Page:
All Software Architecture, All the Time
June 10-13, 2019
San Jose, CA

Fundamentals sessions

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9:00am–12:30pm Tuesday, June 11, 2019
Location: 210 D/H
Valentina Rodriguez (Independent)
Average rating: ***..
(3.16, 19 ratings)
Valentina Rodriquez shares a manifest describing a set of principles to design high-quality architectures. If you're planning to change your career or just want to improve your architect skills, join in. Read more.
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1:30pm–5:00pm Tuesday, June 11, 2019
Location: 230 C
Secondary topics:  Hands-on
Tom Hofte (Xebia), Jochem Schulenklopper (Xebia), Gero Vermaas (Xebia)
Average rating: ****.
(4.56, 9 ratings)
A web API, like a website, is a channel into your business domain. Because of its simplicity, REST is the de facto standard for developing web APIs. But translating complex domain behavior to simple REST concepts is not straightforward. Tom Hofte and Marco van der Linden discuss RESTful resource modeling and share practical solutions to bridge the gap between a domain model and a RESTful API. Read more.
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1:30pm–5:00pm Tuesday, June 11, 2019
Location: 210 C/G
Secondary topics:  Overview
Nathaniel Schutta (Pivotal)
Average rating: ****.
(4.10, 21 ratings)
As architects, it is our responsibility to effectively guide our teams on the technology journey. Nathaniel Schutta outlines the importance of trade-offs, how we can analyze new technologies, and how we can effectively capture the inevitable architectural decisions we'll make. Read more.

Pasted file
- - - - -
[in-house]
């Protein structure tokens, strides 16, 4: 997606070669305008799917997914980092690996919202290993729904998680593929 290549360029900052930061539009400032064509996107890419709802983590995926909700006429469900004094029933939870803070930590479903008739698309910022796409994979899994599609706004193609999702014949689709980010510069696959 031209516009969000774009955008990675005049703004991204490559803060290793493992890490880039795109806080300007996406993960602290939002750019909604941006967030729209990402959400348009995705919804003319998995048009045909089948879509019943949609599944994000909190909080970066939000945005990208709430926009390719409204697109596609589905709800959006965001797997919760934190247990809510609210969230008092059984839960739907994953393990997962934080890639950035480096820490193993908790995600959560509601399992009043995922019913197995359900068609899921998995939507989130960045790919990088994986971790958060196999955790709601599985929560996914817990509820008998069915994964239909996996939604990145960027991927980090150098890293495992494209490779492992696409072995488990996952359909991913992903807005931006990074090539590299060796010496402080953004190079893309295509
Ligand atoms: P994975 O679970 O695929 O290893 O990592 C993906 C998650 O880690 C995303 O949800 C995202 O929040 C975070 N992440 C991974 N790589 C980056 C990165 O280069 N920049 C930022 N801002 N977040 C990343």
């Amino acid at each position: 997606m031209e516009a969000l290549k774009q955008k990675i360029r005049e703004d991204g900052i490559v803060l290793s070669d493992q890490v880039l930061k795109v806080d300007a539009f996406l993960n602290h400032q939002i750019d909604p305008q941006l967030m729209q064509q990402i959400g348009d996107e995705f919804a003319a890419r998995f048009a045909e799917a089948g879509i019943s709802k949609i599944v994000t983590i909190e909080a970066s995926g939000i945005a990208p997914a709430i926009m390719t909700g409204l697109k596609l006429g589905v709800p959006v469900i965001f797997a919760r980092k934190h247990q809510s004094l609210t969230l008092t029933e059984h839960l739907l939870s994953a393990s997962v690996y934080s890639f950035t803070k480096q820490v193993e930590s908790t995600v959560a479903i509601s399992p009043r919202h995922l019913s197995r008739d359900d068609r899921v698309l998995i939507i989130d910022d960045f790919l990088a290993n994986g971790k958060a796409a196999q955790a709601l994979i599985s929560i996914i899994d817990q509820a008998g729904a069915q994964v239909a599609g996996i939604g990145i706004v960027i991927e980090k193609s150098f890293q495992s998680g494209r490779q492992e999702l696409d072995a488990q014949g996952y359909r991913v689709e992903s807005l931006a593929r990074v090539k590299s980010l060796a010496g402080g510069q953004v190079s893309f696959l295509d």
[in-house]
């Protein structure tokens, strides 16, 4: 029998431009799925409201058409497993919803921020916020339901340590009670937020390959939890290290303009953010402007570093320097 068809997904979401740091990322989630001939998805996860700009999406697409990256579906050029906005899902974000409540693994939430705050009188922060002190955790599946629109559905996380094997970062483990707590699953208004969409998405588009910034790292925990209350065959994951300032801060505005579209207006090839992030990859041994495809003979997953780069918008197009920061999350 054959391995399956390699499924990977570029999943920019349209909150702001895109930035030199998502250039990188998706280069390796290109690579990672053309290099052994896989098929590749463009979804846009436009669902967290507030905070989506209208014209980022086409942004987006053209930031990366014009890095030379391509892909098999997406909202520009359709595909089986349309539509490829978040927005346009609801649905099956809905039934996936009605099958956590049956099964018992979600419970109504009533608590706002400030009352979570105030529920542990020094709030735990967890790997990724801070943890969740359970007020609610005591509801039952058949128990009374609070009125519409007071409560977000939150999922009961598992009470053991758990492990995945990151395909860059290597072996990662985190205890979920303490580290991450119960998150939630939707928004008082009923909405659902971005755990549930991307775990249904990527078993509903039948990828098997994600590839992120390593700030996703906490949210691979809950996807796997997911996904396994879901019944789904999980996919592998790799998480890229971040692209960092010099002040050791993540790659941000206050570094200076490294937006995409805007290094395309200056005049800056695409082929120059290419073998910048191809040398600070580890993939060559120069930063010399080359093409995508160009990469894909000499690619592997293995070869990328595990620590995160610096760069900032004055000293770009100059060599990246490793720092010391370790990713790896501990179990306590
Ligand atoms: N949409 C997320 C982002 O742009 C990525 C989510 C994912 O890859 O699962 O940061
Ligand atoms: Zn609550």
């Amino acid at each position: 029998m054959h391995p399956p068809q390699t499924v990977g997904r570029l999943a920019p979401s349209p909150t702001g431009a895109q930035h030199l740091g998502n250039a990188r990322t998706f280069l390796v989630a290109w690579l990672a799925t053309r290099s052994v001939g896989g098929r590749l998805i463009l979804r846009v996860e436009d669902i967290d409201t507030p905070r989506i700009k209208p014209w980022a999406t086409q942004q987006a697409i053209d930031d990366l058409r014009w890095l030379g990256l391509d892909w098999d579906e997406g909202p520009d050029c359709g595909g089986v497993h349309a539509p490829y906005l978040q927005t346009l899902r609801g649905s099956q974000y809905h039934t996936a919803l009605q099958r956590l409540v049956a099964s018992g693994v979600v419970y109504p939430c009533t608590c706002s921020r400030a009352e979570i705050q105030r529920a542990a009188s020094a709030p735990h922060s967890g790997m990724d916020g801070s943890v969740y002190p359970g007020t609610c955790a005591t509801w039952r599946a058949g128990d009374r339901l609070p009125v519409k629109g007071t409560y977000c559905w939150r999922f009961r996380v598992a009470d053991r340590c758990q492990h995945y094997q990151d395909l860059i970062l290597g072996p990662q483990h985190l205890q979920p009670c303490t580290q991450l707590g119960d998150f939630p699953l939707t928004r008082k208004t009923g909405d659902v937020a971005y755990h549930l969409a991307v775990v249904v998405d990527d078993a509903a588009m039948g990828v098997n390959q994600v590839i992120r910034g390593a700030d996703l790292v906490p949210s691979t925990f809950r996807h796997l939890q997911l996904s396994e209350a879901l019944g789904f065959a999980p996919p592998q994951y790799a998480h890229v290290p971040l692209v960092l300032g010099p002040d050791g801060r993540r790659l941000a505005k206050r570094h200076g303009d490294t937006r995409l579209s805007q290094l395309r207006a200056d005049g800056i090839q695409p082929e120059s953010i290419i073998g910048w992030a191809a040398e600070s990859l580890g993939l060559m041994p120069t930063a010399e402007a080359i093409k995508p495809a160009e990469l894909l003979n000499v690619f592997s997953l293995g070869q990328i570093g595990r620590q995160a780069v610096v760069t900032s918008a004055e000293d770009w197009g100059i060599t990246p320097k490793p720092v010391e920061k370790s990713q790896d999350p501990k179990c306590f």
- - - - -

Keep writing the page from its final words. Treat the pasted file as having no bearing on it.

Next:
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11:00am–11:45am Wednesday, June 12, 2019
Location: 210 A/E
Secondary topics:  Best Practice
Isobel Redelmeier (LightStep)
Average rating: ***..
(3.25, 4 ratings)
Modern observability tools offer so much to help keep fresh code, well, fresh. That's great news for greenfield code, but most code sooner or later succumbs to the woes of time and team churn. How do you apply observability to code that hasn't been instrumented since day one? Isobel Redelmeier explains how to use observability to refactor old code. Read more.
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3:00pm–3:45pm Wednesday, June 12, 2019
Location: 210 C/G
Secondary topics:  Best Practice, Overview
Average rating: ****.
(4.00, 10 ratings)
Communicating (about) architecture to non-IT/business stakeholders is a valuable skill for architects. After all, many architectural-relevant decisions are made by others, so they need to be informed with clear, honest, intelligible, and actionable information/advice. Jochem Schulenklopper shows theory, examples, and useful tips on eight different facets of visual communication of architecture. Read more.
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3:00pm–3:45pm Wednesday, June 12, 2019
Location: 212
Paula Paul (ThoughtWorks), Cassandra Shum (ThoughtWorks)
Average rating: ***..
(3.83, 18 ratings)
Architecture standards change in months, not years, bringing new capabilities, but taking advantage of them requires constant monitoring and tight feedback loops. We’ve embraced continuous delivery, but how do we enable continuous evolution? Paula Paul and Cassandra Shum explore architecture as code as a means to enable continuous evolution. Read more.
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3:55pm–4:40pm Wednesday, June 12, 2019